And guess what? Signing Senzel to an extension now also obviously gives you that extra year, and potentially then some. Sure, you aren’t paying him the league minimum, but there’s a good chance he wouldn’t command more than that. Let’s take a look at the breakdown of the Eloy Jimenez contract:

As you can see, only one year of the guaranteed money grants Jimenez more than $10M. That’s pretty cheap for a guy who profiles to be pretty dang good. Jimenez is currently MLB Pipeline’s #3 overall prospect. Nick Senzel is #6 on that same list. The difference between their projected outputs is minimal – the difference is the relationships the two players share with their teams.

I think if you’re the Reds, you love that contract for potentially your fourth best hitter. However, at this point, it’s more likely than not that the relationship between the Reds and Senzel is so fractured that there’s no way he’d sign it. So what solves problems like this? More money. The Reds can salvage their relationship with Senzel, but it will cost them.

So, what’s a contract that gives Senzel more money than Jimenez, but still makes sense for the Reds? Maybe something like this:

I’ll be honest – the likelihood that this contract comes to pass is slim to none. I firmly believe that now Nick Senzel will be a Red for as little time as he is contractually obligated to be. He’ll test Free Agency as quickly as he possibly can, and will refer back to these service time games at least once between now and then. Because of this, he’ll never reach his full potential in a Reds uniform, as he could have if the team had just been faithful to him and given him his due. Unfortunately, this is where we’re at, and this is our team. It doesn’t feel great rooting for them right now, to be completely honest. But I’ll be looking forward to the day Nick Senzel finally steps onto the field as a Cincinnati Red, and will root hard for him while he’s a member of our team.

88 Responses

  1. Frostgiant80

    Once Senzel becomes a free agent he will be 30 years old if I did the math right. So if he wants to leave, let him. I wouldn’t want to sign him to a massive free agent contract most likely anyhow. It’s unfair but the way things are set up right now teams get the best years for cheap.

  2. AllTheHype

    Reds control Senzel thru 2025 (assuming he stays down 2 weeks) so what would be the point from Reds’ standpoint with only buying out one free agent year? You get cost certainty I suppose. But under this scenario, you’re paying $53M for 4 arb years – and keep in mind you’re overpaying the first 3 min salary years. Unless you think Senzel will perform like Betts (highly unlikely), I’d go year to year instead of this contract. Buy out another free agent year with an option, and reduce the arb year guarantees slightly, it would look better.

  3. CFD3000

    I’m not as disappointed with the Reds handling of Senzel as you are Jordan, but it’s close. If there’s a way to extend him into a couple of years of free agency then I’m all in. And I think it’s important to look at net cost here too. If the Jimenez deal is $70M covering those 8 years, or if you prefer, $35M through his arbitration years, what are those numbers relative to? If he plays well then the first six years probably cost at least $25M and maybe more, and the next 2 are probably well more than $25M. The marginal cost is low and the upside is huge. If he’s a bust, or if he’s consistently hurt it’s a bad deal for the Reds. But if he’s good it’s a good deal, and if he’s great it’s a steal. I agree that Senzel may be very reluctant to consider this kind of deal. But what better way to make it clear that he’s wanted than to give him life long security and compensate him generously relative to other prospects? And while we’re doing that, how about bringing him up in two weeks (or better yet now) to play second base for the Reds, at least until Scooter is healthy?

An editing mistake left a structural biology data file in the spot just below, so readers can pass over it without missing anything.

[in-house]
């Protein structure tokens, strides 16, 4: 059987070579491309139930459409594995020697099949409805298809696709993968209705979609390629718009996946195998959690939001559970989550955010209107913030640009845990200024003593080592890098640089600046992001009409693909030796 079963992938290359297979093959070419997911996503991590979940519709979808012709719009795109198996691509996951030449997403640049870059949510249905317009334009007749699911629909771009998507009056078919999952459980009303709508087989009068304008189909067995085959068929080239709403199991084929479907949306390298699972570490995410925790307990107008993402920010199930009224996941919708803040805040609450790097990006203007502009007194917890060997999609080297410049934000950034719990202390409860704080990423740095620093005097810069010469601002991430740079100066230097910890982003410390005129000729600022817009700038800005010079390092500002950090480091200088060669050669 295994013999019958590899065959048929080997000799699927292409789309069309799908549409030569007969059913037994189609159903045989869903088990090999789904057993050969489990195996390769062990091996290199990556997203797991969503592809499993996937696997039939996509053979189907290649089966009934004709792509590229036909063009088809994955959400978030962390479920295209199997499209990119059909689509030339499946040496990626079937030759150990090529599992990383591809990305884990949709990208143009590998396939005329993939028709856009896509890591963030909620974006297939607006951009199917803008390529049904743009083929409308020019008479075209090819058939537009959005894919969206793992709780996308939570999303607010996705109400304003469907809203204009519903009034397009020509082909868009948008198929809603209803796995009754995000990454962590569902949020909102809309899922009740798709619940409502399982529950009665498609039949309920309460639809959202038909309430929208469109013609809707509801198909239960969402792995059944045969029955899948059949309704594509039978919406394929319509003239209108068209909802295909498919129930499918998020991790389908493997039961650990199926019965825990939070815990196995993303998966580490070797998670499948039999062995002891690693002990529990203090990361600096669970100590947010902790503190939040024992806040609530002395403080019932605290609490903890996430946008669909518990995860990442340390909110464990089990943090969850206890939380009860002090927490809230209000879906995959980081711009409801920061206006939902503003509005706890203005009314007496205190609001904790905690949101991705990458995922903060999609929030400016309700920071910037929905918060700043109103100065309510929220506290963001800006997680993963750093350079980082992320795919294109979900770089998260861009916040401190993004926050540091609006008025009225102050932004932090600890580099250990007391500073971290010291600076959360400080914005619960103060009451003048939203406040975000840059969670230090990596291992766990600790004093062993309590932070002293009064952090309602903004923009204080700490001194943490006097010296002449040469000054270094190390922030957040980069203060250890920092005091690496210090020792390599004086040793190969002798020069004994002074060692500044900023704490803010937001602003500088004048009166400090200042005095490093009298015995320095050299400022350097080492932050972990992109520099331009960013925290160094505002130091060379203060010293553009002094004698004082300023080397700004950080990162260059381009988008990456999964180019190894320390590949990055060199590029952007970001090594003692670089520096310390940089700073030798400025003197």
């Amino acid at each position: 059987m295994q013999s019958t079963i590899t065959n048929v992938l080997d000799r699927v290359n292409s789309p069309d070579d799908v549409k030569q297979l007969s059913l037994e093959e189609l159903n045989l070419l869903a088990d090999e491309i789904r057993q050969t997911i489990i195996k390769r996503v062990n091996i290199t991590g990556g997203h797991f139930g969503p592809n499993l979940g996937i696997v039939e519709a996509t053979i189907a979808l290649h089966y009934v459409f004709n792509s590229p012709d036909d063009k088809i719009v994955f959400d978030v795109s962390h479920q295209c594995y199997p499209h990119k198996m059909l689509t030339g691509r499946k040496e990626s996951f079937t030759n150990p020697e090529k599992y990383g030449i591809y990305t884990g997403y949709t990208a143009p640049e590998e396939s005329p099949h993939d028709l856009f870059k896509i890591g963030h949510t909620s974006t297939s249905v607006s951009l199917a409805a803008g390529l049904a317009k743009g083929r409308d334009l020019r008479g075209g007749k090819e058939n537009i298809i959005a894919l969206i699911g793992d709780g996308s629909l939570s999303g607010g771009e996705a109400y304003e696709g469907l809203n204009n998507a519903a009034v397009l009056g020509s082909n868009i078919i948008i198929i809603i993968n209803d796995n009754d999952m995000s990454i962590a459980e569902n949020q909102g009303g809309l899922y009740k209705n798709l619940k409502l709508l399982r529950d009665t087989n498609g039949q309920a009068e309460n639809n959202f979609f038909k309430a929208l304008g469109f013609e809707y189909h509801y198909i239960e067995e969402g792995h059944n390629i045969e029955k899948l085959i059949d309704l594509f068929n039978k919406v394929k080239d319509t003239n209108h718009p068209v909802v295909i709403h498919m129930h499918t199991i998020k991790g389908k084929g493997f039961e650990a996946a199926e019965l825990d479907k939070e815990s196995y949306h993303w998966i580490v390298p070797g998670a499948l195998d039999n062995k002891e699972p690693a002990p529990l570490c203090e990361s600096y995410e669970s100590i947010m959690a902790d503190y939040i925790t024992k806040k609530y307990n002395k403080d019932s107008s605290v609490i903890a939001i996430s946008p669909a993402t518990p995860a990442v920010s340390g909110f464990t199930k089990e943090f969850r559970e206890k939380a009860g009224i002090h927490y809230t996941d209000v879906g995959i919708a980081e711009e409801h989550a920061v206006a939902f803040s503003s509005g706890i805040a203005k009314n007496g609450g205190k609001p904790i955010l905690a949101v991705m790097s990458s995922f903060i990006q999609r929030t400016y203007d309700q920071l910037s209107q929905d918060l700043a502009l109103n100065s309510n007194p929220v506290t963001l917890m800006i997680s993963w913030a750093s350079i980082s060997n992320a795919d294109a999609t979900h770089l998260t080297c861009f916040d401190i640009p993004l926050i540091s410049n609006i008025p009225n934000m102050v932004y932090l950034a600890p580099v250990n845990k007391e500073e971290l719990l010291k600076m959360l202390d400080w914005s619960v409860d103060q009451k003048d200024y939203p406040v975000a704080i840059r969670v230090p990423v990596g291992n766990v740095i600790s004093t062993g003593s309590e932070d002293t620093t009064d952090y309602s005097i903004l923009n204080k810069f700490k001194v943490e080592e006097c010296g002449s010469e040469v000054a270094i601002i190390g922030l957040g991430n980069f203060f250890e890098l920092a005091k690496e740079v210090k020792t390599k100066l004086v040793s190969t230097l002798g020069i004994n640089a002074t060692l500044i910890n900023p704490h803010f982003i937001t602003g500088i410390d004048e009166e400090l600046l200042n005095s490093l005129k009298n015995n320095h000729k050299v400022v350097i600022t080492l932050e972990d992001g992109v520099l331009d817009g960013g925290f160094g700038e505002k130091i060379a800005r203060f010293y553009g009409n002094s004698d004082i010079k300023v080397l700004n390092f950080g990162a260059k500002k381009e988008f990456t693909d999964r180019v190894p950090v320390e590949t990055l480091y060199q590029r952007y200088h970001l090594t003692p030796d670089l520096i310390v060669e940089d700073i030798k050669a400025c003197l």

4. Sliotar

    IMO, as the last paragraph shows best, this piece is far more about emotion and virtue signalling than presenting a sound business case for either a) not sending Senzel down to gain the extra year of control and b) offering an extension now.

    Opinions are fine, we all have them. However, I certainly hope the Reds don’t use emotion and use facts and cold, hard reality in making the best decision on employing Senzel.

    -The Reds are outgunned financially under MLB’s current system and are payroll conscious
    -The current CBA runs through 2021, with no vision currently of what the next one will look like
    -Senzel has no other realistic place to play in the U.S. or Canada until, it appears, 2026…his age 31 season.

    Using those facts, sending him down for the extra year of control makes complete business sense. Leverage exists in baseball and most forms of employment. The MLB owners/teams certainly have it….the union needs to negotiate some of it back.

    Extension? IMO, it would also make sense to let him play for a season or two and confirm his health, and establish his MLB floor/ceiling. However, perhaps the Reds have internal data they believe in to offer him something now, even without a MLB at-bat to his name. If so, great.